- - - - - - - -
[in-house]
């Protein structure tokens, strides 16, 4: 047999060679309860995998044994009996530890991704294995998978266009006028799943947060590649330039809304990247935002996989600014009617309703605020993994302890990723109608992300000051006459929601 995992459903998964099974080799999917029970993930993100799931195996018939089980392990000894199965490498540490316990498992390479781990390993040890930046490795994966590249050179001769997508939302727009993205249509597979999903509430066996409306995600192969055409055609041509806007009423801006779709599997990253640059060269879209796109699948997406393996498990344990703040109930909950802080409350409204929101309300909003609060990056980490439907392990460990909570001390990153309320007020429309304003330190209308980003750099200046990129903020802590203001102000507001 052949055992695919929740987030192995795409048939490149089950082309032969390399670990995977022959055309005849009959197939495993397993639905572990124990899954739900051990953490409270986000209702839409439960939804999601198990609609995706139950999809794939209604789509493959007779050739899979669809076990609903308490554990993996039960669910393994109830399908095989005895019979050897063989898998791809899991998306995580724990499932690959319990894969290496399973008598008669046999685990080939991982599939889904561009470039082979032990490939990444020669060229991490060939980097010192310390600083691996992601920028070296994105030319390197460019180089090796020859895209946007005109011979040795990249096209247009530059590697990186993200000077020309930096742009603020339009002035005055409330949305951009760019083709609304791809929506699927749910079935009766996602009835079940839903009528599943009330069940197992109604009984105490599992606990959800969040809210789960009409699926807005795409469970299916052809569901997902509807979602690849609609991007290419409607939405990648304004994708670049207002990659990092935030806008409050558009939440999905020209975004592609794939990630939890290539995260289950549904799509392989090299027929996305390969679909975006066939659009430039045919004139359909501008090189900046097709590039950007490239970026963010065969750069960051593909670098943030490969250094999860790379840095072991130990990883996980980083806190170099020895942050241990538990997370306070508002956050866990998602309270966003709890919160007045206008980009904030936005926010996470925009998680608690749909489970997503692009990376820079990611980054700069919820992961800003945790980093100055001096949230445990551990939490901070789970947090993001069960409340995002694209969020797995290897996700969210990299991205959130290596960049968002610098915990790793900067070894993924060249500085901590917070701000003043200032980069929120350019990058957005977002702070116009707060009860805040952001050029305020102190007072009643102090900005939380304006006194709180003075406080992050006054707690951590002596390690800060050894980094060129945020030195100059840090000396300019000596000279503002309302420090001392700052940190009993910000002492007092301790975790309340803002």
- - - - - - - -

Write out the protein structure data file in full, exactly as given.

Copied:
[in-house]
């Protein structure tokens, strides 16, 4: 047999060679309860995998044994009996530890991704294995998978266009006028799943947060590649330039809304990247935002996989600014009617309703605020993994302890990723109608992300000051006459929601 995992459903998964099974080799999917029970993930993100799931195996018939089980392990000894199965490498540490316990498992390479781990390993040890930046490795994966590249050179001769997508939302727009993205249509597979999903509430066996409306995600192969055409055609041509806007009423801006779709599997990253640059060269879209796109699948997406393996498990344990703040109930909950802080409350409204929101309300909003609060990056980490439907392990460990909570001390990153309320007020429309304003330190209308980003750099200046990129903020802590203001102000507001 052949055992695919929740987030192995795409048939490149089950082309032969390399670990995977022959055309005849009959197939495993397993639905572990124990899954739900051990953490409270986000209702839409439960939804999601198990609609995706139950999809794939209604789509493959007779050739899979669809076990609903308490554990993996039960669910393994109830399908095989005895019979050897063989898998791809899991998306995580724990499932690959319990894969290496399973008598008669046999685990080939991982599939889904561009470039082979032990490939990444020669060229991490060939980097010192310390600083691996992601920028070296994105030319390197460019180089090796020859895209946007005109011979040795990249096209247009530059590697990186993200000077020309930096742009603020339009002035005055409330949305951009760019083709609304791809929506699927749910079935009766996602009835079940839903009528599943009330069940197992109604009984105490599992606990959800969040809210789960009409699926807005795409469970299916052809569901997902509807979602690849609609991007290419409607939405990648304004994708670049207002990659990092935030806008409050558009939440999905020209975004592609794939990630939890290539995260289950549904799509392989090299027929996305390969679909975006066939659009430039045919004139359909501008090189900046097709590039950007490239970026963010065969750069960051593909670098943030490969250094999860790379840095072991130990990883996980980083806190170099020895942050241990538990997370306070508002956050866990998602309270966003709890919160007045206008980009904030936005926010996470925009998680608690749909489970997503692009990376820079990611980054700069919820992961800003945790980093100055001096949230445990551990939490901070789970947090993001069960409340995002694209969020797995290897996700969210990299991205959130290596960049968002610098915990790793900067070894993924060249500085901590917070701000003043200032980069929120350019990058957005977002702070116009707060009860805040952001050029305020102190007072009643102090900005939380304006006194709180003075406080992050006054707690951590002596390690800060050894980094060129945020030195100059840090000396300019000596000279503002309302420090001392700052940190009993910000002492007092301790975790309340803002």